Pray for Our World: Solomon Islands

The Solomon Islands are volcanic islands near Papau New Guinea. With over 76 ethno-linguigistic peoples, the islands do not have much of a national identity, but rather ethnicity dominates their identity and government. They also have a unique gene for blonde hair among dark-skinned people. They have been independent from Britain since 1978, but had a civil war after that which led to a downward economy and displacement of up to 30,000.

The islands are predominantly Christian and have had a history of revivals over the last 100 years. The churches and Christian ministries played an important role in trying to keep the peace during the civil war and within the government. Significant progress has been made on Bible translations, but they need more. Only three languages among the 76 ethnicities have the entire Bible. The Bible in Solomons Pijim, the most widely used language, was just completed in 2008, and the New Testament recently completed in other languages. Pray that they will be able to continue translating the Bible to all 50+ languages still needed.

Pray for Our World: Seychelles

Seychelles is made up of 452 square km containing 92 granite and coral islands spread across the Indian Ocean, north of Madagascar. The country received its independence from Britain in 1976, and then quickly became a socialist nation. With the end of the Cold War, they no longer received socialist aid, and so they became a multiparty government, but where the dictator became the president.

Though most claim to be Christian, it is overshadowed by much superstition and black magic. The outer and less-populated islands are very isolated and are some of the lesser-reached peoples. They have one version of a translated New Testament, and there is a team working on translating the Old Testament. However, the bookshelves are empty, and there is a shortfall of New Testaments available. Please pray they will have the funds and the means to receive copies of the Bible in their own language – something the rest of us usually take for granted.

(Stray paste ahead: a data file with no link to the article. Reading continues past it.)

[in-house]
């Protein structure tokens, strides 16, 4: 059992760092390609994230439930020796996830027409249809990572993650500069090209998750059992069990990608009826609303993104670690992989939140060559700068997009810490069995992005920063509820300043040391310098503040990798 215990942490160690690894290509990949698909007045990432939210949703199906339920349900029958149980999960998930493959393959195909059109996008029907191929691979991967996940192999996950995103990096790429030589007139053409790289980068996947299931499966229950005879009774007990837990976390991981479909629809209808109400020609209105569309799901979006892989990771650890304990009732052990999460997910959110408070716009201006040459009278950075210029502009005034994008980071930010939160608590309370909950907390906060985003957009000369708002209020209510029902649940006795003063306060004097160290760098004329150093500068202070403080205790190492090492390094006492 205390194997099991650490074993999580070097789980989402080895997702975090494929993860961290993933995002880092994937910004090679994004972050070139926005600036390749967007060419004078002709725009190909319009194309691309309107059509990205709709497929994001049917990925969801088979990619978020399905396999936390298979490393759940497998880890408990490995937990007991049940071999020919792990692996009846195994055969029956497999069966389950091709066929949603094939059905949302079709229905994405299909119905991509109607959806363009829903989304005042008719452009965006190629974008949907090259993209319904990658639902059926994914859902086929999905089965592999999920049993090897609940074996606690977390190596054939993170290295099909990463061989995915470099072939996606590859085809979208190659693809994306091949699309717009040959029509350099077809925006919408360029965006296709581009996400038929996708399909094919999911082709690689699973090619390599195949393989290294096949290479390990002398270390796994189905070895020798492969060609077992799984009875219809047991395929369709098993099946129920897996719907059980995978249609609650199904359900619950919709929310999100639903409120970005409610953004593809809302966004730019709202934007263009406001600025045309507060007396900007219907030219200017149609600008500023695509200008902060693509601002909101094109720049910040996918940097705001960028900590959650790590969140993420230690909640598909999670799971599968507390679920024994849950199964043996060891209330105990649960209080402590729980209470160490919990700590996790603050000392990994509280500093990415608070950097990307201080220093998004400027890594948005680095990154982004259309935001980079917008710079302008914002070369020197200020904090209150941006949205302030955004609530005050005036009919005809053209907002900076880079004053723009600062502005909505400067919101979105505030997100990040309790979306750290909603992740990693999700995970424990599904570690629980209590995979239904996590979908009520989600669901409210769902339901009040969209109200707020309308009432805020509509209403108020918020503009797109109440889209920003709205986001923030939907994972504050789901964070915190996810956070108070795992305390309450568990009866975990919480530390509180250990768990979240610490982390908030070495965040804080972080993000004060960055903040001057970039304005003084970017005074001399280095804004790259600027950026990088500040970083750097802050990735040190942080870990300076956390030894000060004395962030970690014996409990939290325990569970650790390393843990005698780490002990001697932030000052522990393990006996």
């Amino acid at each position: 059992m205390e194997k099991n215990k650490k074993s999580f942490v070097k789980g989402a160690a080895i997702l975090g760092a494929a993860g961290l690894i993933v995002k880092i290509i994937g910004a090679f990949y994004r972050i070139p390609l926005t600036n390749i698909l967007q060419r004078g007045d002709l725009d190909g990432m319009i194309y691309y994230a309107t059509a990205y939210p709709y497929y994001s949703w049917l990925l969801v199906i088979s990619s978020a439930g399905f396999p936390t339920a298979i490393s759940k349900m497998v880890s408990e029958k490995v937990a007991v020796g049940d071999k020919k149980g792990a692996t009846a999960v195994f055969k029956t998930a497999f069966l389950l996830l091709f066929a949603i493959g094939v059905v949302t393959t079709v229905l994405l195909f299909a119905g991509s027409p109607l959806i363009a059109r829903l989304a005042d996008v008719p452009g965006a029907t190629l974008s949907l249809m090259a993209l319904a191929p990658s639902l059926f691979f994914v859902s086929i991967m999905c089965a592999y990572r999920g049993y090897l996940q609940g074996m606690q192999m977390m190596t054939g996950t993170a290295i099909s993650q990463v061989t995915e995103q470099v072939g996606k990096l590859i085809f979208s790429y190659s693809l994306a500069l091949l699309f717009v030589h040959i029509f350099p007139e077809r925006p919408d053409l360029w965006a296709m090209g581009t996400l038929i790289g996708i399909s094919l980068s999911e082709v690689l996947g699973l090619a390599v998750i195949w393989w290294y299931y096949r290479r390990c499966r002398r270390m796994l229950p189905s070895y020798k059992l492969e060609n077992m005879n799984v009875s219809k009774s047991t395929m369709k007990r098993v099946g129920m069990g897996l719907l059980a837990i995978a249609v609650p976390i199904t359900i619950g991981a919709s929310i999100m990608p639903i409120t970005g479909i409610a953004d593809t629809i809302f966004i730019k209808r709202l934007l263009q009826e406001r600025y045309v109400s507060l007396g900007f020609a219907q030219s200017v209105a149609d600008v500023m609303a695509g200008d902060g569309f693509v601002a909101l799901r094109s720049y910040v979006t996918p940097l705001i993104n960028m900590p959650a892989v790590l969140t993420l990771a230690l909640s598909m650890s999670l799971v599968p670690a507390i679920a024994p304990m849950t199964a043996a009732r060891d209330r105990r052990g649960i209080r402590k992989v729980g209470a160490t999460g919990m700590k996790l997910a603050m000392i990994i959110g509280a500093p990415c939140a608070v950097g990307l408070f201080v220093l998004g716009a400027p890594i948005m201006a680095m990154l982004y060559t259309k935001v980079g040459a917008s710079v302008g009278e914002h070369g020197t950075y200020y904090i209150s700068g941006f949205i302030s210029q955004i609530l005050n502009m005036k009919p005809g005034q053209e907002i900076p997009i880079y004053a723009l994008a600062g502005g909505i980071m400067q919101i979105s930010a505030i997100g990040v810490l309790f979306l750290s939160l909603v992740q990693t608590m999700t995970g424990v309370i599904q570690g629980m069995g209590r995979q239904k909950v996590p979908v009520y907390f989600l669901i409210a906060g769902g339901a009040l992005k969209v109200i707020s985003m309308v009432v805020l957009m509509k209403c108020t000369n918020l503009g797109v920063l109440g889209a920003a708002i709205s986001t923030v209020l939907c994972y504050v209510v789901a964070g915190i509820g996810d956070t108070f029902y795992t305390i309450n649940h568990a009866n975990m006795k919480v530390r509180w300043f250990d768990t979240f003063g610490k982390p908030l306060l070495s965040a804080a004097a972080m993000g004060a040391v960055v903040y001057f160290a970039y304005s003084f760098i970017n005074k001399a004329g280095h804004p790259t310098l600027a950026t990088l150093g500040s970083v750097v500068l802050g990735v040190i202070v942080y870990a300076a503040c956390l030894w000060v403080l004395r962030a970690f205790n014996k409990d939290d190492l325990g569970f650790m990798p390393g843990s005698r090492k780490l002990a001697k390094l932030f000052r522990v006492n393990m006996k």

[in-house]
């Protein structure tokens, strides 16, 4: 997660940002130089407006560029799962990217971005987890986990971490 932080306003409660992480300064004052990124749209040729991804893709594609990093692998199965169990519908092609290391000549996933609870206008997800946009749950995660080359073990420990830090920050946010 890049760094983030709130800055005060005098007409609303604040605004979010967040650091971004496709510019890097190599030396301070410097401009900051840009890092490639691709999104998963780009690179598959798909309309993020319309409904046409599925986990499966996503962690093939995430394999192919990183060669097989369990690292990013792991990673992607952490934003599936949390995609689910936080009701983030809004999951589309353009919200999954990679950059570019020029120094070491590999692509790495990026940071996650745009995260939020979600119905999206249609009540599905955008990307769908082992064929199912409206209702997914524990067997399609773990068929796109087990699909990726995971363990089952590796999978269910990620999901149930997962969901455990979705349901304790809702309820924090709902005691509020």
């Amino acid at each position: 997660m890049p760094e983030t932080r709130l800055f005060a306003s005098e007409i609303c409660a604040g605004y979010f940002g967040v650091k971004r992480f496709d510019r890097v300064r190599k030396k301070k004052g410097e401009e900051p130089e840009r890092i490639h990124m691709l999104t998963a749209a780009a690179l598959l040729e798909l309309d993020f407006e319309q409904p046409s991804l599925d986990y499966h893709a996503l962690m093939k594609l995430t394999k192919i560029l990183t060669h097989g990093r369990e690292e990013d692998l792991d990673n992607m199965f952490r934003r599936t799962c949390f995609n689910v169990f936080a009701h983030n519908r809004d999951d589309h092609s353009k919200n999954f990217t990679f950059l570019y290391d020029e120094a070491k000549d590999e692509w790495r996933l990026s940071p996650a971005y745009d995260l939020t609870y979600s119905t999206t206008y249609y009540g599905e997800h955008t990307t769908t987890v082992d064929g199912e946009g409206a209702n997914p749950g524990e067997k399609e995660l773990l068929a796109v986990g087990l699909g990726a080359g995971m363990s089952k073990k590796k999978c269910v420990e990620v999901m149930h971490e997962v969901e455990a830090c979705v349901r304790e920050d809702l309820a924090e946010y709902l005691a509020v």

Pray for Our World: Papua New Guinea

The second largest island in the world, along with many other islands in the Pacific area, make up Papa New Guinea.  There are about 1000 people groups speaking approximately 830 different languages, which is 20% of the world’s total.  It is one of the most complex nations ethnically and linguistically.  Despite those challenges, Christian missions have had a big influence over the years.  Almost everyone in the country has some link to Christianity, though the old ethnic and animistic religions still have influence.  Bible translation projects are actively being worked on, with several New Testament translations being completed every year.  Given the diversity of language, this is a huge project, but thankful there are people who spend their time and lives doing this for others.

Pray for Our World: Kazakhstan

Kazakhstan is the ninth-largest country and dominates central Asia between Russia and China, and is a large trade route between the east and west.  They were under communist rule and suppression of all religion until the collapse of the USSR in 1991.  Today only traditionally recognized religious groups can operate freely, but there are still strong laws that suppress Christians.

The Kazakh church has continued to grow from virtually no believers in 1990 to about 15,000 in 2010.  There is a great demand for Bibles both among the Kazakhs and the Russians.  However more translations and access are needed.  Pray for the translation and distribution of Bibles to a people that are hungry for it yet do not have it.  I wish we would all have such a hunger for the Bible, especially for those of us who could walk into almost any store and pick up one for just a few dollars.

Jesus promises to all who are searching, “Keep asking, and it will be given to you. Keep searching, and you will find. Keep knocking, and the door will be opened to you.” Matthew 7:7

Pray for Our World: Jordan

Jordan is a desert region that borders the Dead Sea, and home to the famous archaeological site Petra, which dates to around 300 BC and home to many temples and tombs.  Jordan is a moderate Arab Islam state but there is free exercise of religious belief, and the Christian church does have a public presence there.

After the two Gulf Wars, around one million Iraqis fled to Jordan, and nearly half have stayed.  There has been a good response to the Christian missionaries helping them there.  Pray that the churches will continue to be able to help the refugees and other marginalized people.  Many Christian resources have been translated into Arabic and the Christian bookstores in Jordan are a central place where much of this material is sent to Iraq and other Arab nations.